When Elections BC announced the turnout in this summer's HST referendum, it's likely a few bottles of champagne were popped. Cheap champagne, but still champagne.
It seemed conventional wisdom was cutting both ways as pundits weighed-in on who would benefit the most from what was seen as a higher than expected turnout: the scrap the tax proponents “ready to crawl over broken glass to vote Yes” or the robo-call team at Smart Tax Alliance.
The broken glass crawlers won out. On Friday, the stickmen put their champagne back in the case.
Nonetheless it remains a sad commentary on the state of BC's democracy when the HST turnout was seen as a reason for joy because it compared favourably to the number of votes cast in the last provincial election when a record number of British Columbians stayed at home.
Barely one in two registered voters cast a ballot in 2009. Gordon Campbell was re-elected by less than one out of every four voters.
From every perspective, the turnout was an indictment of BC politics.
But with the last HST ballot counted a new debate is gaining some traction. The issue: should ordinary citizens be allowed to have a say on such meaty matters as tax policy?
Opponents to letting citizens vote on anything more significant than a few local zoning changes even have a boogeyman: US-style referenda where No is the operative word when it comes to tax hikes, even in the face of default.
What's missing from this coffee klatch analysis? BC ain't Kansas. And when it comes to writing torturous rules for initiative drives, BC takes the cake.
Not surprisingly U.S. state governments built on the premise of “we the people” are far more open to letting citizens have a say.
It's not so easy in BC, where even property rights aren't protected under the constitution, as witnessed by the fact that this summer's referendum was the first ever successful initiative in BC.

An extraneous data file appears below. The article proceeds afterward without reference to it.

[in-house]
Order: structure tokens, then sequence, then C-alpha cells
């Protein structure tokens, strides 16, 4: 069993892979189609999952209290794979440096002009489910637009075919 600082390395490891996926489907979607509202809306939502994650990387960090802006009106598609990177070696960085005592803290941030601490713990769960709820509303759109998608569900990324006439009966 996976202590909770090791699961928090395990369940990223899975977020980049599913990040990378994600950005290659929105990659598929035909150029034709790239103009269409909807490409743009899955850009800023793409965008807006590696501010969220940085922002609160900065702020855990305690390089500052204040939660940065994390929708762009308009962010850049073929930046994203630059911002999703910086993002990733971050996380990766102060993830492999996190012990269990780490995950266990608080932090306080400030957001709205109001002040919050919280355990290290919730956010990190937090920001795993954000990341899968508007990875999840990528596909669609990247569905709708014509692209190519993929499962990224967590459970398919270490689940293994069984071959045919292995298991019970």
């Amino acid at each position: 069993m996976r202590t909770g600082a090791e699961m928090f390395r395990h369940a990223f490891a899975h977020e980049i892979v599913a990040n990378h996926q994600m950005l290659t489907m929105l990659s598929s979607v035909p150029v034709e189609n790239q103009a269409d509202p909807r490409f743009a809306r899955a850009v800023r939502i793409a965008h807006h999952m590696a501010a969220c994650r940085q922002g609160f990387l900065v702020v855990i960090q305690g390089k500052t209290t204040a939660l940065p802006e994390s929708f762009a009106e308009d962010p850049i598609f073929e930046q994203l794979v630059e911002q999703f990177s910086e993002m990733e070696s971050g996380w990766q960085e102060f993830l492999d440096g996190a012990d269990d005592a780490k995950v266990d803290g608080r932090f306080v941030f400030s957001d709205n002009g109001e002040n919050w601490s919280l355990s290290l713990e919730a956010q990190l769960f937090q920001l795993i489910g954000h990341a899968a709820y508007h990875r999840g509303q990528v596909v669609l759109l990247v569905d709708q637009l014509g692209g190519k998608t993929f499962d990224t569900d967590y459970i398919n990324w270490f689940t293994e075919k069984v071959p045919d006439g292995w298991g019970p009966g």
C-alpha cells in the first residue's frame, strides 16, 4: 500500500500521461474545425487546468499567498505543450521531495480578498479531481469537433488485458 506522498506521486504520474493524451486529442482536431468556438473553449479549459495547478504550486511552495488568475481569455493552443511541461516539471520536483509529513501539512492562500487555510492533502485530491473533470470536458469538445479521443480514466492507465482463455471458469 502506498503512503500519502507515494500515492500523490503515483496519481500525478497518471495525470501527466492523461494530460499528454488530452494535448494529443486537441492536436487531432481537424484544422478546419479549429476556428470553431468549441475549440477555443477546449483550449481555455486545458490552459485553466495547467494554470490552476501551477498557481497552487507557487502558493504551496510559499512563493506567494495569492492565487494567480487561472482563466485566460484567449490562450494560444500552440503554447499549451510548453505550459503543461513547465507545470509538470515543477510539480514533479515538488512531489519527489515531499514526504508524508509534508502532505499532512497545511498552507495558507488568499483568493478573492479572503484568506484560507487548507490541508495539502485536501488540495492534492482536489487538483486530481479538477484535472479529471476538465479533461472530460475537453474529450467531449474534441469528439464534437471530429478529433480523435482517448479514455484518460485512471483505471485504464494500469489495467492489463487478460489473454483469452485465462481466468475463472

While any registered voter can apply to force an initiative, they have 90 days to collect the signatures of ten per cent of the registered voters in every electoral district in BC or roughly 300,000 British Columbians, but only if the question is approved by the Chief Electoral Officer.
To actually win the referendum? Not only does the question need to be passed by 50 per cent plus one of the overall votes cast, but in two-thirds of the province's electoral districts as well.
Contrast these rules with a recent initiative drive in Ohio.
Earlier this year, unions and their allies in Ohio petitioned to force a referendum on a new law restricting collective bargaining rights for public employees.
Organizers needed 1,000 voters to sign the petition. Once approved by the Secretary of State, they then required the signatures of six per cent of the total vote cast for governor in the last election.
Had similar rules applied in BC – and using the 2009 election as comparable to a state governor's race – organizers would need 99,000 signatures to force an initiative.
The signatures in Ohio had to be obtained from only half of the state's 88 counties, not each electoral district as is the case in BC. And from each of these counties, signatures had to represent at least three per cent of that county's vote for governor.
Organizers required 230,000 signatures out of 8.2 million registered voters. They submitted 915,456 signatures. To win they'll need 50 per cent plus one of the overall vote.
The bar to forcing an initiative in BC is so high that it's a miracle there's even been one referendum.
Don't be fooled by a few who are now desperately grasping at straws by pointing to the Initiative Act as the culprit for the fiscal mess that the BC government now faces.
It wasn't in letting British Columbians have a say on the HST that was the problem, but a government that deceived the citizens who elected it; a government that instead of selling its vision, was constantly playing defense.
The entire blame for the HST fiasco – first act to final curtain – rests in the premier's office: from the deceit of the Campbell government in imposing it to the trickery of Christy Clark's government in trying to sell it.
By Dermond Travis, the managing director of Integrity BC.